Heroku Buildpack for Common Lisp
My rework of the Common Lisp buildpack for Heroku by Mike Travers.
Differences from the Mike's buildpack:
- Doesn't install patched portableaserve and wuwei. You are free to use any webserver. If you need a version not available in quicklisp, you can fetch it as a git submodule of your application.
- Doesn't force your application to be saved into a lisp image at Heroku.
We recommend the build output to consist of full application and libraries sources
together with prebuild .fasl files to speedup loading. You can build a lisp image,
but often this will lead to problems. For example, many libraries keep static files
asdf:system-relative-pathname. If lisp image is saved and copied to another location (as it happens with build results at Heroku), those libraries will not find their static files.
To feel comfortable, read about Heroku Procfile
and Buildpack. You will then understand,
that Heroku allows you to use any unix command to start your application. And buildpack
provides a separate
compile step, where you can prepare things for that command: fetch
the lisp implementation binary, download libraries with quicklisp and build .fasl files. Again,
using full power of unix.
compile script of this buildpack installs SBCL available as sbcl/sbcl-1.0.54-x86-64-linux/run-sbcl.sh,
and then invokes a heroku-compile.lisp script in your application root directory.
In your heroku-compile.lisp you typically want to prebuild .fasl files of your
application by first
(asdf:disable-output-translations) and then loading your ASDF system.
If you need Quicklisp, call
cl-user::require-quicklisp, it installs quicklisp in the
Your application is started according to what you specfy in your Procfile. Here you can invoke the SBCL and run the lisp code you need. In the Procfile command you also want to disable ASDF output translations.
Disabling ASDF output tranlastions is necessary becuse Heroku performs the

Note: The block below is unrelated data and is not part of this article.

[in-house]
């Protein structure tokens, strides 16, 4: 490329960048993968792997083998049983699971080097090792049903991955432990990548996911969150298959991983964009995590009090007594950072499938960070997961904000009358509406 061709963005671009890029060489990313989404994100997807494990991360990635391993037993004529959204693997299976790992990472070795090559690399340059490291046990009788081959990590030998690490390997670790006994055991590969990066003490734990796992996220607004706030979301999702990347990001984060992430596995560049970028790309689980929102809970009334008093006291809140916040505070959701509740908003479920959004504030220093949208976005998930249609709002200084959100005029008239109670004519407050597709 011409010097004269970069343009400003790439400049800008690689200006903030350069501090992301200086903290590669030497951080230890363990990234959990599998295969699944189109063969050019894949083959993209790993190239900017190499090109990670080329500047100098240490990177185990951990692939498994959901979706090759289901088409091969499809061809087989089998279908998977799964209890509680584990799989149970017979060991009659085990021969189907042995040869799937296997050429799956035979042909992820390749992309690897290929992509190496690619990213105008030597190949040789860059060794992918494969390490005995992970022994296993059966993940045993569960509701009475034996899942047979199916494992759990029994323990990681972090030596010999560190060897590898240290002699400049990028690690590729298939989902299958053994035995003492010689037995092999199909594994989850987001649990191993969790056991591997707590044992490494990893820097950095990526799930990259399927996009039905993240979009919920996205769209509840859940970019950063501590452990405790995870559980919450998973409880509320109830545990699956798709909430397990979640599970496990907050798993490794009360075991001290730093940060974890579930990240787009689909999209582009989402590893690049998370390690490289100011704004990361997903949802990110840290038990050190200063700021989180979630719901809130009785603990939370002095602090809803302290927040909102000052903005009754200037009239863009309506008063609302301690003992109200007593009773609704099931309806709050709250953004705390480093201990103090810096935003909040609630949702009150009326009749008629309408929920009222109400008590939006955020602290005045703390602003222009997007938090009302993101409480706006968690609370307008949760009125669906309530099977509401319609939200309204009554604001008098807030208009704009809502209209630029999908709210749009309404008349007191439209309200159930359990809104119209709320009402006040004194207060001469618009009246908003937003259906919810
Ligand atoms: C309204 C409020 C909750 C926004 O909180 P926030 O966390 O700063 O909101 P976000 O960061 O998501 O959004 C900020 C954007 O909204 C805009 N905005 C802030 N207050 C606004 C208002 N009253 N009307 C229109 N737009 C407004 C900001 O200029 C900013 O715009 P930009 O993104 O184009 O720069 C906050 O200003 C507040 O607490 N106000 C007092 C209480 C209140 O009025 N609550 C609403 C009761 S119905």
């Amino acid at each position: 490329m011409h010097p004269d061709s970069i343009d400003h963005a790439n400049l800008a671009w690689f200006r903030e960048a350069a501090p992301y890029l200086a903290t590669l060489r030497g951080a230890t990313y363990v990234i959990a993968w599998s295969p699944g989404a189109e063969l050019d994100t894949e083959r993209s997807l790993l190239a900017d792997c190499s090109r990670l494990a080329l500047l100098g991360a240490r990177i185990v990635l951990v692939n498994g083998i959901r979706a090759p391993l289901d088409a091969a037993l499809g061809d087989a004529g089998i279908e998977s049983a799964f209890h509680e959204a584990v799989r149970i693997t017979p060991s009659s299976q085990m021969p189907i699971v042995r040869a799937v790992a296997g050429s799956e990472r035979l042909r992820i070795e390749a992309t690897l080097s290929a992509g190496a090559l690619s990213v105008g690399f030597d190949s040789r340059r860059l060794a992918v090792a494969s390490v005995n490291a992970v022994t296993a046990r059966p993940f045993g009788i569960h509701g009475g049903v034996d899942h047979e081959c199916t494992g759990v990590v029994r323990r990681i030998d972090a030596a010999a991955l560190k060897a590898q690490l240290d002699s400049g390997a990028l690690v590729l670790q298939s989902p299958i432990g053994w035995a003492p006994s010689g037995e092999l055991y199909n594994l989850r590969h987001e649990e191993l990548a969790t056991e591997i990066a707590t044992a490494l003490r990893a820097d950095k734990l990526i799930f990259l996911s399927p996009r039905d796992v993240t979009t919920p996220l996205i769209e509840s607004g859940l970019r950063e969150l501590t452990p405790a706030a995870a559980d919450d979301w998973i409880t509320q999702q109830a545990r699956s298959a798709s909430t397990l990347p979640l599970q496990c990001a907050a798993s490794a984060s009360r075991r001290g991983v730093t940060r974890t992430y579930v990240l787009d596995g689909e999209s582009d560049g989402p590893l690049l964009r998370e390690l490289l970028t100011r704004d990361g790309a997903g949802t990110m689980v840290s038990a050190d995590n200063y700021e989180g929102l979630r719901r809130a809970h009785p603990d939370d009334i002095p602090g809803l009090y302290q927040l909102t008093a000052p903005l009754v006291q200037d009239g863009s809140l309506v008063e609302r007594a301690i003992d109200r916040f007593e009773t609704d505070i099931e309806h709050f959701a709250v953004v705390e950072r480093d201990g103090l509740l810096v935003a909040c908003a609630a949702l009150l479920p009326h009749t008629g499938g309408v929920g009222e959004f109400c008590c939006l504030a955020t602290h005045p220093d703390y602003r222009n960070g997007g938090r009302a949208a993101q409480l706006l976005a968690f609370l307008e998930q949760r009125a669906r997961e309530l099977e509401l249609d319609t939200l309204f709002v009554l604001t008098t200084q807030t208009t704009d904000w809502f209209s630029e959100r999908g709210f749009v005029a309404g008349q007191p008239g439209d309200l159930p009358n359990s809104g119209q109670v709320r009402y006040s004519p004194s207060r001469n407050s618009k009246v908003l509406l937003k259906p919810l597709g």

step on one machine/directory, and then copies the result into another machine/directory.
With default output translations ASDF caches .fasl files according to the full path
of their source files. When the sources are moved to another location, ASDF can not match them
to the cached .fasls. In result full recompilation will hapen at start time of your application.
With ASDF output translations disabled the .fasl files are placed near the sources, and when copied together, ASDF still matches them.
See the example application.
- Heroku does not have a persistent file system. Applications should use S3 for storage; ZS3 is a useful CL library for doing that.
- You can login into the server where your application is deployed and inspect it with
heroku run bashcommand. See one off dynos.
require-quicklispfunction should accept desirable quicklisp dist version and quicklisp client version, because when deploying application to server we want predictable environement.
- Mike Travers for his great example
- Jose Santos Martins Pereira for hosting SBCL binary tarball at S3 and example of how to deploy it to heroku.
- Heroku and their new Buildpack-capable stack
- QuickLisp library manager
- All other countless lispers and developers of all generations who made this possible.